These NFL Rookie of the Year Winners Didn’t Live up to the Hype
Achieving lasting success as an NFL player is easier said than done. There are a few undrafted players who made the Hall of Fame, but complete draft busts are way more common. Being an NFL Rookie of the Year was the career highlight for these players.
These players were AP offensive or defensive rookies of the year, but things went downhill quickly. It’s hard to rank ineptitude, so we’ll go in alphabetical order. The player at No. 6 won in 2013, but his career effectively ended less than five years later. Meanwhile, the guy at No. 15 might be one of the worst rookie award winners of all time.
1. Mike Anderson, RB, Denver Broncos
Award: 2000 Offensive Rookie of the Year
You have to give Mike Anderson credit for a unique career trajectory. One of a handful of NFL players who served in the military, he spent time in the Marines after finishing high school. Then he attended junior college before playing at Utah. He was outstanding as a 27-year old rookie in 2000, rushing for 1,487 yards and 15 touchdowns, but he managed just one more season like it (1,014 yards and 12 TDs in 2005). Anderson’s rookie year account for 36.5% of his 4,067 career rushing yards and 40.5% of his 37 rushing scores.
Next: Does this name ring a Bell?
2. Kendrell Bell, LB, Pittsburgh Steelers
Award: 2001 Defensive Rookie of the Year
Second-round draft pick Kendrell Bell went from tormenting SEC offenses at Georgia to tearing up the NFL as a rookie in 2001. In his first season, he tallied nine sacks and 70 tackles while starting all 16 games. He compiled just 204 tackles, 11.5 sacks, and only one interception over the following six seasons. Bell lasted a long time in the NFL, but he never lived up to the potential he flashed as a rookie.
Next: Great out of the gate and mediocre after that.
3. Mike Croel, LB, Denver Broncos
Award: 1991 Defensive Rookie of the Year
The Broncos took Nebraska’s Mike Croel with the fourth pick in 1991, and after his NFL Rookie of the Year award, it looked like a smart pick. Croel was great out of the gate with 84 tackles and 10 sacks in 13 games, but he was mediocre the rest of his career. He racked up only 14 more sacks in six additional seasons, and he was out of the game by 1998.
Next: An amazing debut, but not much else.
4. Robert Griffin III, QB, Washington Redskins
Award: 2012 Offensive Rookie of the Year
Amazing and its synonyms are a good place to start when discussing Robert Griffin III’s rookie season, which was one of the best in NFL history. He was the NFL Rookie of the Year on offense after passing for 3,200 yards and 20 touchdowns (to just five interceptions) and rushing for 815 yards and seven scores. He hasn’t come close to a season like that since, though injuries haven’t helped the cause. After sitting out the 2017 season, Griffin signed a one-year deal with the Baltimore Ravens.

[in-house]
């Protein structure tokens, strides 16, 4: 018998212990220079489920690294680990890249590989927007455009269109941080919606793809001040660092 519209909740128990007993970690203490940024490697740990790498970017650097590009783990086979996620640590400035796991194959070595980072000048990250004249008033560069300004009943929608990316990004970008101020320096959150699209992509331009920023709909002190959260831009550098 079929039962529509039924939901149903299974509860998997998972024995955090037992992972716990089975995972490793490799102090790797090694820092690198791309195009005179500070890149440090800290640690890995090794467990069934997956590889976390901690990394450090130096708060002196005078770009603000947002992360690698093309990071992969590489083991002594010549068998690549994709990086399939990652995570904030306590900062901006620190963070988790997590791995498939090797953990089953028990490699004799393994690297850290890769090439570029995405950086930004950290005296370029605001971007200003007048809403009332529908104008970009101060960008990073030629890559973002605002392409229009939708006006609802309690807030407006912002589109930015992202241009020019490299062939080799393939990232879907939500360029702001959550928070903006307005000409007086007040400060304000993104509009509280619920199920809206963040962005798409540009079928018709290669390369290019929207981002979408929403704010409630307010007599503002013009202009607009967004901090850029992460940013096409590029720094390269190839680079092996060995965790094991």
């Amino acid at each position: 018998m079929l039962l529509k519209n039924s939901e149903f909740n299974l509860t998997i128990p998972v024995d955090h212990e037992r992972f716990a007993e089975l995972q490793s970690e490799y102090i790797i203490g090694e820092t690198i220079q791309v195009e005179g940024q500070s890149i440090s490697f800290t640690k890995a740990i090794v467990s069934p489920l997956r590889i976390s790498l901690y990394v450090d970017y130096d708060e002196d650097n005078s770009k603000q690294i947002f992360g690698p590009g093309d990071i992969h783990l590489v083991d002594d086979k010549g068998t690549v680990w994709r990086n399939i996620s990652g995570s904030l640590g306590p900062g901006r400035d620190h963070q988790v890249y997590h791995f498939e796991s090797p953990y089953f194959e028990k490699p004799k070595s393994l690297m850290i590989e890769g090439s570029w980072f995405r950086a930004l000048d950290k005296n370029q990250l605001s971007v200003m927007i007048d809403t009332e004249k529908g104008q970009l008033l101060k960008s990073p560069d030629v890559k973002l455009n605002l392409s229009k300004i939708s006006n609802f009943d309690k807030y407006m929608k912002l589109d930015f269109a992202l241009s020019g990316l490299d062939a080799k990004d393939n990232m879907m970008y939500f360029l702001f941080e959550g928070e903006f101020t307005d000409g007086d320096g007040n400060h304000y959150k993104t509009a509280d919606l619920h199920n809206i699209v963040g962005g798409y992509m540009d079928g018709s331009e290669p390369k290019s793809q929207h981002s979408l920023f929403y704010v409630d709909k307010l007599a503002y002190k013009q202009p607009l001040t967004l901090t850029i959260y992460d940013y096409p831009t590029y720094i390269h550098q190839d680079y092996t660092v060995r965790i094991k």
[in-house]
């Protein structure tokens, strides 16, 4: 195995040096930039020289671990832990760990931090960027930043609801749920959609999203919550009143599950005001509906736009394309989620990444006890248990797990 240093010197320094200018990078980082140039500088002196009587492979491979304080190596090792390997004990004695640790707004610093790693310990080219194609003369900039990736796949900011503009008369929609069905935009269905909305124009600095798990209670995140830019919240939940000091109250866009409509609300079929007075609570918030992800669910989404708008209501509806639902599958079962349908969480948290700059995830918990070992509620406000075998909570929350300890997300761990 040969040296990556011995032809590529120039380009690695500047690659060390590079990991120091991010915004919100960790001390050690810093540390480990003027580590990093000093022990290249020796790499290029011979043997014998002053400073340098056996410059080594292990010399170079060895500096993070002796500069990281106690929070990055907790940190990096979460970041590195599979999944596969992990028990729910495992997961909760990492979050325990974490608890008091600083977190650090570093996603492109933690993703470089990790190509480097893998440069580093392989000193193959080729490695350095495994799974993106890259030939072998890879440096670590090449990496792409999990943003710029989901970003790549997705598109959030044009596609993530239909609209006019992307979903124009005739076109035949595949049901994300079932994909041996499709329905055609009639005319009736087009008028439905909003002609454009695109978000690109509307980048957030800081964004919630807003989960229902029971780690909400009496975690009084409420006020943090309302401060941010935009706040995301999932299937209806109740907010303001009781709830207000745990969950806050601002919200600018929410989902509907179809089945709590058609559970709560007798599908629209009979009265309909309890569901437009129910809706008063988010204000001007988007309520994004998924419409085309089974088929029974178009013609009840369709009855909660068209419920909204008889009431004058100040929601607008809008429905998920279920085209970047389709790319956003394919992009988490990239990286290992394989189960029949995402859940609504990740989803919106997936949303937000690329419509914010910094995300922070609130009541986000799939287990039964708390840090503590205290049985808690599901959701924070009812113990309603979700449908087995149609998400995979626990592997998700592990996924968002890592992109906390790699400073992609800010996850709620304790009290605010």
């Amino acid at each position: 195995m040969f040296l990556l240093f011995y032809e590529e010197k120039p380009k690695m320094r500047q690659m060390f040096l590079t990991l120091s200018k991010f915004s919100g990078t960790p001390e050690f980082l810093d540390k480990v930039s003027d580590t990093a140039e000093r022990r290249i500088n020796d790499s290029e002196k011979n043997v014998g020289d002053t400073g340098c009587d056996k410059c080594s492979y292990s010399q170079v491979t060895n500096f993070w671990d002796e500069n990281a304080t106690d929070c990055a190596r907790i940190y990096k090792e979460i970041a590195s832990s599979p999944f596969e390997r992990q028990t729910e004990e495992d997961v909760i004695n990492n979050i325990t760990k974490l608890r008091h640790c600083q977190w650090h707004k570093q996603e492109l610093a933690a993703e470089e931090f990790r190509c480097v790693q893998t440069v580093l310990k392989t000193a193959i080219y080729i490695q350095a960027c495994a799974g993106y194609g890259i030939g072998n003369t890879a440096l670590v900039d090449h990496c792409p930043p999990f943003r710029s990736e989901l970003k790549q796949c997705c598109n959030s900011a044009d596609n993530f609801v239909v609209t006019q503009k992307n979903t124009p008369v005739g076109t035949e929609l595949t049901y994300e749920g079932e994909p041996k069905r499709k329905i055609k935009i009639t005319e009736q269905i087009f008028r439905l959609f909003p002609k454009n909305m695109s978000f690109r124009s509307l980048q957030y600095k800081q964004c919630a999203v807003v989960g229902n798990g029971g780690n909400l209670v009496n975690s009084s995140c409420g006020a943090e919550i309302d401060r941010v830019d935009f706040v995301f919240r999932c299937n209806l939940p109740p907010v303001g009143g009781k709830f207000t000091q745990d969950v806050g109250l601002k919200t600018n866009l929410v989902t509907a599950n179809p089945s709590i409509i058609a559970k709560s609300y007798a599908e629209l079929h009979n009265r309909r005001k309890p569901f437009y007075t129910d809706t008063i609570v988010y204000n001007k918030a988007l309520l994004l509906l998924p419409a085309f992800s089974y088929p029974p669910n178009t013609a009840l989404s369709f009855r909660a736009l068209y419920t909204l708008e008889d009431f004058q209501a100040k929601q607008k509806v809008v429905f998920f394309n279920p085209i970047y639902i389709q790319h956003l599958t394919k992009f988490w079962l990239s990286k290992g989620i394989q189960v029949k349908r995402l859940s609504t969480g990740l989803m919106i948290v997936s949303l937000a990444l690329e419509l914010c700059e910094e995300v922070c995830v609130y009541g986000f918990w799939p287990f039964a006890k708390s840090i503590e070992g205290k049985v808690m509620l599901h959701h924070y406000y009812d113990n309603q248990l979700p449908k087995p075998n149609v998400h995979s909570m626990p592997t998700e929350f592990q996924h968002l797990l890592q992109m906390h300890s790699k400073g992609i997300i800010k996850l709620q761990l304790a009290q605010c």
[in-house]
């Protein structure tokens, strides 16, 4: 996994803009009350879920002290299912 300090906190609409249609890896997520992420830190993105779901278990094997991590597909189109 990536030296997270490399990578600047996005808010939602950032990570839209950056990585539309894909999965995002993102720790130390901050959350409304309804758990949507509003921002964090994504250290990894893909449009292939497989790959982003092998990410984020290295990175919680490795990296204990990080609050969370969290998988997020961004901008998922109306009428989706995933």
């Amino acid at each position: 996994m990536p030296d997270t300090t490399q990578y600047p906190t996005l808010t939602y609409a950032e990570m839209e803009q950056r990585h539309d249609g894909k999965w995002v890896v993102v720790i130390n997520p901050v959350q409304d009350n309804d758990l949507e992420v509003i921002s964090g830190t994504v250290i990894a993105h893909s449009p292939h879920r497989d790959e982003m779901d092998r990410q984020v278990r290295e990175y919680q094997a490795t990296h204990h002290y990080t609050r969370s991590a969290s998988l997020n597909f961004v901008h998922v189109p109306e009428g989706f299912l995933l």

Next: This Rookie of the Year was beset by injuries.
5. Percy Harvin, WR, Minnesota Vikings
Award: 2009 Offensive Rookie of the Year
Percy Harvin enjoyed three standout seasons to start his career, including 60 catches for 790 yards and six touchdowns as a rookie. After that, the question was, ‘Can Percy Harvin get past his injuries?’ The answer was no. After playing in 45 games in the first three seasons, he was limited to just 30 games over the next five seasons before he joined a horde of players who retired in 2016.
Next: His career effectively ended in five years.
6. Eddie Lacy, RB, Green Bay Packers
Award: 2013 Offensive Rookie of the Year
We just saw how 2012 NFL Rookie of the Year, Robert Griffin III, had a major decline after his debut, and Eddie Lacy is almost a carbon copy. He rushed for 1,178 yards and 11 touchdowns in his first campaign in Green Bay after a stellar year in college at Alabama. Unfortunately, Lacy’s struggles with his weight and fitness derailed his career.
After his rookie season and a 1,139-yard, nine-touchdown season in 2014, his production declined significantly. He played in nine games and gained 179 yards with Seattle in 2017.
Next: He started fast, but he couldn’t sustain the pace.
7. Rueben Mayes, RB, New Orleans Saints
Award: 1986 Offensive Rookie of the Year
Coming out of Washington State in 1986, Rueben Mayes quickly found a home in New Orleans’ backfield and rushed for 4.7 yards per carry, 1,353 yards total, and eight scores as a rookie. He couldn’t maintain that pace, however, and his career ended after he rushed for two yards on one carry with Seattle in 1993.